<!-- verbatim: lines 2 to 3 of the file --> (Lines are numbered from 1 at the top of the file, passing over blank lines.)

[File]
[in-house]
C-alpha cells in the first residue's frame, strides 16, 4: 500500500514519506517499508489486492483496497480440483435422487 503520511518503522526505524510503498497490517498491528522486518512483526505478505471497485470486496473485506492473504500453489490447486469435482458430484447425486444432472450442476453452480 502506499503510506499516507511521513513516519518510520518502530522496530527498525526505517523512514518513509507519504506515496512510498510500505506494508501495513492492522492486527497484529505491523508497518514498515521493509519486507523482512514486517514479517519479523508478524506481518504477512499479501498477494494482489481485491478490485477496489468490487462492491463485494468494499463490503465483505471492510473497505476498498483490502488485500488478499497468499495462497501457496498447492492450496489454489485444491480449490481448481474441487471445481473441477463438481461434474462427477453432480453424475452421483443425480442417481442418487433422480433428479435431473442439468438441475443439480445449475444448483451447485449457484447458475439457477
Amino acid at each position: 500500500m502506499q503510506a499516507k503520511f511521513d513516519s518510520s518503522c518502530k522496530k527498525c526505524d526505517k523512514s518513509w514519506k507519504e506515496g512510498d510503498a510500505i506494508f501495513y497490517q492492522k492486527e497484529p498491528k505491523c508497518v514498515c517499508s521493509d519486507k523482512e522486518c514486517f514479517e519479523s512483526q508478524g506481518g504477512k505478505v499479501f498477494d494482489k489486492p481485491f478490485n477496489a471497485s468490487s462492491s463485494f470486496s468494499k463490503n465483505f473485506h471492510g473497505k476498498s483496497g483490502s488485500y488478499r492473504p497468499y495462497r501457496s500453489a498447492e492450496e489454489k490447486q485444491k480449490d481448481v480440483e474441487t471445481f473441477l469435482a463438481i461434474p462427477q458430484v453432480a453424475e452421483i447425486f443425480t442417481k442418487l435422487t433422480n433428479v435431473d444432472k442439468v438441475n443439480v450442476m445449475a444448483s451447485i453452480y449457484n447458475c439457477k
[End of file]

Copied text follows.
C-alpha cells in the first residue's frame, strides 16, 4: 500500500514519506517499508489486492483496497480440483435422487 503520511518503522526505524510503498497490517498491528522486518512483526505478505471497485470486496473485506492473504500453489490447486469435482458430484447425486444432472450442476453452480 502506499503510506499516507511521513513516519518510520518502530522496530527498525526505517523512514518513509507519504506515496512510498510500505506494508501495513492492522492486527497484529505491523508497518514498515521493509519486507523482512514486517514479517519479523508478524506481518504477512499479501498477494494482489481485491478490485477496489468490487462492491463485494468494499463490503465483505471492510473497505476498498483490502488485500488478499497468499495462497501457496498447492492450496489454489485444491480449490481448481474441487471445481473441477463438481461434474462427477453432480453424475452421483443425480442417481442418487433422480433428479435431473442439468438441475443439480445449475444448483451447485449457484447458475439457477
Amino acid at each position: 500500500m502506499q503510506a499516507k503520511f511521513d513516519s518510520s518503522c518502530k522496530k527498525c526505524d526505517k523512514s518513509w514519506k507519504e506515496g512510498d510503498a510500505i506494508f501495513y497490517q492492522k492486527e497484529p498491528k505491523c508497518v514498515c517499508s521493509d519486507k523482512e522486518c514486517f514479517e519479523s512483526q508478524g506481518g504477512k505478505v499479501f498477494d494482489k489486492p481485491f478490485n477496489a471497485s468490487s462492491s463485494f470486496s468494499k463490503n465483505f473485506h471492510g473497505k476498498s483496497g483490502s488485500y488478499r492473504p497468499y495462497r501457496s500453489a498447492e492450496e489454489k490447486q485444491k480449490d481448481v480440483e474441487t471445481f473441477l469435482a463438481i461434474p462427477q458430484v453432480a453424475e452421483i447425486f443425480t442417481k442418487l435422487t433422480n433428479v435431473d444432472k442439468v438441475n443439480v450442476m445449475a444448483s451447485i453452480y449457484n447458475c439457477k